How the number one marketplace in the U.S. is defeating you in partnerships, technology and Prime Day.
It’s no secret that Amazon is dominating the retail market in the United States. It almost seems like they never make a wrong move and everyone is constantly chasing their tail trying to catch up. What Amazon does well is seeking out opportunities and making the right risks so that they are ahead of the game with acquisitions, technology and shopping events. They’ve always kept the customer experience top-of-mind and continue to shape the expectations of today’s consumer. And if Amazon is the one shaping the expectations of today’s consumer, that means that everyone else is lagging behind.
Marketplaces as a Whole
The 10 largest U.S. marketplaces, which include Amazon, eBay, Etsy, Jet.com and others, hit $387.71 billion globally in sales in 2016. This number is up 15.9% from 2015, although much of that was driven by Amazon, whose sales were up 8.5%.
Amazon, the Number One Marketplace in the U.S.
Did you know that 59% of U.S. consumers say that they begin their online shopping searches on Amazon? That’s ahead of Google, the number one search engine. This is especially true during the crucial holiday peak season. Internet Retailer reports, “A BloomReach survey of 3,000 U.S. consumers during the five-day Thanksgiving through Cyber Monday period last year found that 87% of U.S. consumers said they would check Amazon at least once during their shopping process.”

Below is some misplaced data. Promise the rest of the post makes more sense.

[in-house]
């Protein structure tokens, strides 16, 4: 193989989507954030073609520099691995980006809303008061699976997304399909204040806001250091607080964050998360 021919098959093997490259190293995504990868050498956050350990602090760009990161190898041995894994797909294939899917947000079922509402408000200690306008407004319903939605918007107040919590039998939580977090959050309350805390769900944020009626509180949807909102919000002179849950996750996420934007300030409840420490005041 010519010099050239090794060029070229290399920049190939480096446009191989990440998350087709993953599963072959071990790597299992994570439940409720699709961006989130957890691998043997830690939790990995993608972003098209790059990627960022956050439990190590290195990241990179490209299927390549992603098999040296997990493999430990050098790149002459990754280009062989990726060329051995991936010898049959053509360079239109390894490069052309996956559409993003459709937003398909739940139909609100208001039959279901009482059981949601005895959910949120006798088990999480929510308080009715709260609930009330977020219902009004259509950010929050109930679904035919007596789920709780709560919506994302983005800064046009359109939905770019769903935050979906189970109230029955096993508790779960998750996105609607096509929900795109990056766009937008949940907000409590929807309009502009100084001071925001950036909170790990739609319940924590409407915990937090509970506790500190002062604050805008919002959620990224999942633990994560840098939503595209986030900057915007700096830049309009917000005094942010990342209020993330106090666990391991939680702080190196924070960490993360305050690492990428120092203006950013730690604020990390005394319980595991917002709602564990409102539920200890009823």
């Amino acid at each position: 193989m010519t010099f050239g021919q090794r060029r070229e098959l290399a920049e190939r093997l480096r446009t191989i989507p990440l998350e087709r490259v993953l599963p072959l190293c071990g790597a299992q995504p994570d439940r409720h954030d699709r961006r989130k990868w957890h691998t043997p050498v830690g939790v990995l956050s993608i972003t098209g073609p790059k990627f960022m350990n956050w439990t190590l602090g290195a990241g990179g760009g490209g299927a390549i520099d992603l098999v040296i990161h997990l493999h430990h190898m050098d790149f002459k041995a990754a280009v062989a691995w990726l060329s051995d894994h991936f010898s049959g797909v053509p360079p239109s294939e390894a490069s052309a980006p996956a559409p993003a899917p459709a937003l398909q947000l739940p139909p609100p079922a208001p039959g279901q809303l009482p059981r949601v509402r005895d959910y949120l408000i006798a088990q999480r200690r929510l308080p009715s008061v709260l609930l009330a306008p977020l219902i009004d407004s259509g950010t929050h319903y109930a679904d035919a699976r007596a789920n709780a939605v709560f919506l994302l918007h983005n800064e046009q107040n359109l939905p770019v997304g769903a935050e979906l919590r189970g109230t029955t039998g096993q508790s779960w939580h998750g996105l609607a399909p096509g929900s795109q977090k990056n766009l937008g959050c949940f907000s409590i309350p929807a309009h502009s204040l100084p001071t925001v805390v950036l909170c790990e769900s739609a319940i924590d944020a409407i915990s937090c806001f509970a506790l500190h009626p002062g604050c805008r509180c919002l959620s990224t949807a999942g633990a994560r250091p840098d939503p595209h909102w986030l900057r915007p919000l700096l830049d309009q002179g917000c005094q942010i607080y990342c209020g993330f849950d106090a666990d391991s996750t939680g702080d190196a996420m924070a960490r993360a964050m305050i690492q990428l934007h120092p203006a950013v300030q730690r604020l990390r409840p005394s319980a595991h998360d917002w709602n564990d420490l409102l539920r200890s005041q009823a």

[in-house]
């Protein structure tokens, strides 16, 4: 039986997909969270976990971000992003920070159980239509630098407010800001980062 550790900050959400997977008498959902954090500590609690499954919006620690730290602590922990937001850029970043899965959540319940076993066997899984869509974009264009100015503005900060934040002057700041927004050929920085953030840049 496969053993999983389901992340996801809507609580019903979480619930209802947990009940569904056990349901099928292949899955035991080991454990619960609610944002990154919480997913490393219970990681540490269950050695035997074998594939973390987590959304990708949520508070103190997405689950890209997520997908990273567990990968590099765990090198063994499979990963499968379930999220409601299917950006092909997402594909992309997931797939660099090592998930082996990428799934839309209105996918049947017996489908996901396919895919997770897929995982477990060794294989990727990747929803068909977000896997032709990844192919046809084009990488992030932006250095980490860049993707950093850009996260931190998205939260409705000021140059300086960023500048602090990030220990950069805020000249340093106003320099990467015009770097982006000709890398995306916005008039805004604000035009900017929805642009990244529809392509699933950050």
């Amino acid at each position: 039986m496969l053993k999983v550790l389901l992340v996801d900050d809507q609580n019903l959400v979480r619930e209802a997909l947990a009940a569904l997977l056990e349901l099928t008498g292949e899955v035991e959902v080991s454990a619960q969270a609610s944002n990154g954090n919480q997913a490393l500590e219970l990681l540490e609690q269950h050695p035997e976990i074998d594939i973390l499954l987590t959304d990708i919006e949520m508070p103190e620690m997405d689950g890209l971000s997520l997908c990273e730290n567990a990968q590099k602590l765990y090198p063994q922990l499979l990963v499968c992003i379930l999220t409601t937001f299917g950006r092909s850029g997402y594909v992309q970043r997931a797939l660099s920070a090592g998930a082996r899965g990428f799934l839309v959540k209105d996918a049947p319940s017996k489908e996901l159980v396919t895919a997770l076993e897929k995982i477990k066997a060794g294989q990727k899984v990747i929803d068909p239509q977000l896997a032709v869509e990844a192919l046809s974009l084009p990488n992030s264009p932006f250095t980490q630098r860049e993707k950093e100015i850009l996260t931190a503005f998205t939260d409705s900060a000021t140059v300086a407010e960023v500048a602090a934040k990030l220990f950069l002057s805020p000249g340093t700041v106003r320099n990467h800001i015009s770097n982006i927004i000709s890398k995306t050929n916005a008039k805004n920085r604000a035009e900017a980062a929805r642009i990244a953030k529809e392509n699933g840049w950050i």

- 47% said they’d check Amazon for 50% or more of their holiday purchases overall
- 73% said they’d make a purchase on Amazon during that five-day period
That means that other retailers are missing out on 73% of the market (ouch!).
Amazon by the Numbers
- 335 retailers in the 2017 Internet Retailer Top 1000 Guide sell on Amazon
- More than 350 million SKUs on Amazon are from marketplace merchants, compared with 13 million SKUs of Amazon’s own inventory
- There are 80 million Amazon Prime members, up 38% from 58 million a year ago
- In 2015, 1 billion products shipped through Fulfillment by Amazon (FBA)
- In 2016, 2 billion products shipped through FBA (that’s 100% growth)
- There was more than $1 billion in sales in 2016, with marketplace sellers receiving half the orders and Amazon accounting for the rest
- Amazon has 400,000 business customers in the U.S.
- Amazon’s marketplace for handcrafted goods offers more than 500,000 items sold by marketplace sellers, up from 80,000 when it launched in October 2015
- Amazon Mexico launched in June 2015 and now has more than 20,000 sellers and offers 50 million products
- Marketplace sellers sold $1 billion worth of goods on Amazon Canada in 2016
Amazon and the Competition [#shippingwar]
There are a couple of competitors that are continuously trying to take bites out of Amazon’s market share. Walmart and eBay are the frontrunners.
Though eBay hasn't been in the news much lately, the company has been working hard to attract more customers to the site. One of eBay's plays is its new price matching feature. In June of this year, eBay launched the Price Match Guarantee, which states that eBay will always offer the best price on qualifying products and if it fails, eBay will match select competitors' prices.